This Week's Review: The Three Musketeers

The-Three-Musketeers-1973-In-HindiThe weekend of July 11 was dry and barren as far as interesting movies were concerned.  I spent most of the weekend with electricians and other technicians swarming over my house; I would have preferred an air-conditioned theater, but that was not to be.  I had no interest whatsoever in Warcraft;  the film had been over-advertised for months and, from the first, I recognized it as third-rate Tolkien.  Films based on video games tend to very low on my list of acceptable genres.

After the technicians had retreated from my house, I consoled myself with the 1970s version of The Three Musketeers.  I had not watched my DVD in several years, and I was pleased with how well the film has withstood the decades.  In many ways, Richard Lester caught the essence of the original Dumas novel, but he also added a slapstick element that is hard to find in the original novel.  Michael York, Oliver Reed, Charlton Heston, Richard Chamberlain, Christopher Lee, and Raquel Welch were effective in their roles.  (I confess that I still have some partiality for Vincent Price’s version of Cardinal Richelieu in the Gene Kelley version; Price was much nastier than Heston.)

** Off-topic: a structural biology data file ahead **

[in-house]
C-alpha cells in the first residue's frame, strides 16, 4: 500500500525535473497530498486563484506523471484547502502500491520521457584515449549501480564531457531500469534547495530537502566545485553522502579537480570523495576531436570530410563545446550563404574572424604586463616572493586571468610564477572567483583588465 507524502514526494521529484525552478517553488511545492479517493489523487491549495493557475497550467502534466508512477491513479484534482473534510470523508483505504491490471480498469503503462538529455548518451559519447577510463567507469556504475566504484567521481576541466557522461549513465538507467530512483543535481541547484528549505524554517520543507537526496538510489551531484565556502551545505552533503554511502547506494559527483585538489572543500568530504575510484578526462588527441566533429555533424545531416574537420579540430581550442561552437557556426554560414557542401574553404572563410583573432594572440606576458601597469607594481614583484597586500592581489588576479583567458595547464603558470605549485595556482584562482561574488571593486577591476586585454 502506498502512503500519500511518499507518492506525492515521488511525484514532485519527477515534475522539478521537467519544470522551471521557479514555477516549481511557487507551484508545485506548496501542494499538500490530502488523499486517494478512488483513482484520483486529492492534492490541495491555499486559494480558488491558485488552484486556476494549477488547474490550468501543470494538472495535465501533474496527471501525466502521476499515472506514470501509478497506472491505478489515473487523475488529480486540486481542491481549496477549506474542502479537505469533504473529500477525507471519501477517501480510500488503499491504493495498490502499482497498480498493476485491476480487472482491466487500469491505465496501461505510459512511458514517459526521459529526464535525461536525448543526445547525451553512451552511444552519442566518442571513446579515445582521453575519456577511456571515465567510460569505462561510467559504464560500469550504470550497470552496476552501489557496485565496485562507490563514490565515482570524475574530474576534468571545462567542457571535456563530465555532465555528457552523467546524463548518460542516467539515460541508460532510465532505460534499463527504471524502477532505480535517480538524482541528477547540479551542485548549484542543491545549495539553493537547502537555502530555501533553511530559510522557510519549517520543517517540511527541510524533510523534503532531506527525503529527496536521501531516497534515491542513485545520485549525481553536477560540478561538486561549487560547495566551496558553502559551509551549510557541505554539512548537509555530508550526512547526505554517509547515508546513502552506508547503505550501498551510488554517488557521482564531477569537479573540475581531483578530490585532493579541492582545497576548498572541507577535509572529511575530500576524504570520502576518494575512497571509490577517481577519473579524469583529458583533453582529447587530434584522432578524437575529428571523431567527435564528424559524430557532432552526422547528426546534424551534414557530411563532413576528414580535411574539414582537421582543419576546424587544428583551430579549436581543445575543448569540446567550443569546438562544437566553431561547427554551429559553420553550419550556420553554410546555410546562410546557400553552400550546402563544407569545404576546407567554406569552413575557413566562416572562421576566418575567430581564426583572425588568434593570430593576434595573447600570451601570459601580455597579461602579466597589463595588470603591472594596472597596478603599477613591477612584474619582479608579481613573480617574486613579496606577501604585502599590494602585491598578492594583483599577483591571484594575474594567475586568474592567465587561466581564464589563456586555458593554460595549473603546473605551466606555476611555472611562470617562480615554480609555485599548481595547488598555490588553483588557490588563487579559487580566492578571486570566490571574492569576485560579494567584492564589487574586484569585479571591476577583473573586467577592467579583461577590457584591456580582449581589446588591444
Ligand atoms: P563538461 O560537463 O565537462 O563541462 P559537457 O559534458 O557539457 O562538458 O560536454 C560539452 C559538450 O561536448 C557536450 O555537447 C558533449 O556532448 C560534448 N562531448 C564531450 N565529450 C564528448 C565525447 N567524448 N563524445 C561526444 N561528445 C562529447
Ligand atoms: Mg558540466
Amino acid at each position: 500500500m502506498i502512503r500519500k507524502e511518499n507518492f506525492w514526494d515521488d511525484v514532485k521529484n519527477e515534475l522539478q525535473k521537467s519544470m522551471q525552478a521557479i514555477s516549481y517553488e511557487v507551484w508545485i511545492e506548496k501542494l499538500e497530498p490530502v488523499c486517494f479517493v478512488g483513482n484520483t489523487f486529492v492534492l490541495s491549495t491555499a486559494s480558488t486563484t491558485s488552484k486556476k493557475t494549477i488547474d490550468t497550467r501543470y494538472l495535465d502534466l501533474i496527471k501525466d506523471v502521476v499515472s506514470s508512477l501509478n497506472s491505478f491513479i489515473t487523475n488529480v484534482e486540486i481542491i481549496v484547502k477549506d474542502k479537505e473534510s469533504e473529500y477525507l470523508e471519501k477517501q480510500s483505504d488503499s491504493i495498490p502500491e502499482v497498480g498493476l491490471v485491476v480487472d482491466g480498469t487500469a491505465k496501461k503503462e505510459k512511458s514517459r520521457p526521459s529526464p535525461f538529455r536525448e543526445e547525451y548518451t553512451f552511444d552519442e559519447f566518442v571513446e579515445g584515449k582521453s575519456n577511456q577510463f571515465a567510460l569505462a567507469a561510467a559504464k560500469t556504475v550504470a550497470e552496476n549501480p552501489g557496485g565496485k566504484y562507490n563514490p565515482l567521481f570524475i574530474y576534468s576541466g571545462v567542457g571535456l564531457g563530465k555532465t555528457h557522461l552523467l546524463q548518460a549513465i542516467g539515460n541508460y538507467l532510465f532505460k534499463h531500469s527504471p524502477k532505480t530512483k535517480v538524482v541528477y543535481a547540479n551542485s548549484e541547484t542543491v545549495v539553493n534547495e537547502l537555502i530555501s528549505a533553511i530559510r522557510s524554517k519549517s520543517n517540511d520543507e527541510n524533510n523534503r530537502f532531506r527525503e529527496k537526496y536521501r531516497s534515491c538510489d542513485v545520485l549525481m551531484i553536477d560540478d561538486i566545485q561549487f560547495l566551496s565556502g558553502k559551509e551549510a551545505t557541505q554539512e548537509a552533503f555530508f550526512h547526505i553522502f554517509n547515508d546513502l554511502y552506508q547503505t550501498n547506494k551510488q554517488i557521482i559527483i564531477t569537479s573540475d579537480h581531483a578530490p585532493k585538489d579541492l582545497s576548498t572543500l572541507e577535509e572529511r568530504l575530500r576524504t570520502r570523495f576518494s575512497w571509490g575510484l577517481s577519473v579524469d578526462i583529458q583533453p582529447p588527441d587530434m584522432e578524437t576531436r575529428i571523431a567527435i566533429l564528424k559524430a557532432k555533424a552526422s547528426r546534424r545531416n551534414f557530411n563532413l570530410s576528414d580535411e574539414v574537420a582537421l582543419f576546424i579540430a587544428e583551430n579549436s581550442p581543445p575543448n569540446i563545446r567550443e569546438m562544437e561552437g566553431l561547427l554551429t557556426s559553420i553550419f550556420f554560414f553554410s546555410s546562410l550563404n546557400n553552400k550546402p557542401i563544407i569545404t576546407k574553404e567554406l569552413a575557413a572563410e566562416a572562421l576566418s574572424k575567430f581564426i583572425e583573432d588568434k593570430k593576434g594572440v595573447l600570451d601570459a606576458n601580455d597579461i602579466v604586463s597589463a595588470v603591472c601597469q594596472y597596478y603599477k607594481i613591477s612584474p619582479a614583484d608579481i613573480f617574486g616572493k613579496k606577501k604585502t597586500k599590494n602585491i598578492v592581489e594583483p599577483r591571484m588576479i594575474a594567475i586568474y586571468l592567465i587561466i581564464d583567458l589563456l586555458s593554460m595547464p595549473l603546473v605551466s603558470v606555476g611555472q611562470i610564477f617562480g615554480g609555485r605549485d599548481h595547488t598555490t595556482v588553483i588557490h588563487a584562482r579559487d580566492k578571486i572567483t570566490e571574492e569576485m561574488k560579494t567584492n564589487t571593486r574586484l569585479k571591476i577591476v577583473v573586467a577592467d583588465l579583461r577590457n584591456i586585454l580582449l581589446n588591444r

I also watched the sequel, The Four Musketeers, which completed the original story. My memory is that both films were shot at the same time and cut into two films because of the long running time.  A few years later, there was an attempt at filming the second novel, Twenty Years After; the less said about it, the better.  It came nowhere near the original novel.

There have been many, many versions of the Musketeer story, but this is probably the best.  George Macdonald Fraser’s script did much to de-romanticize the swashbuckler genre and came close to explaining why the French needed a revolution.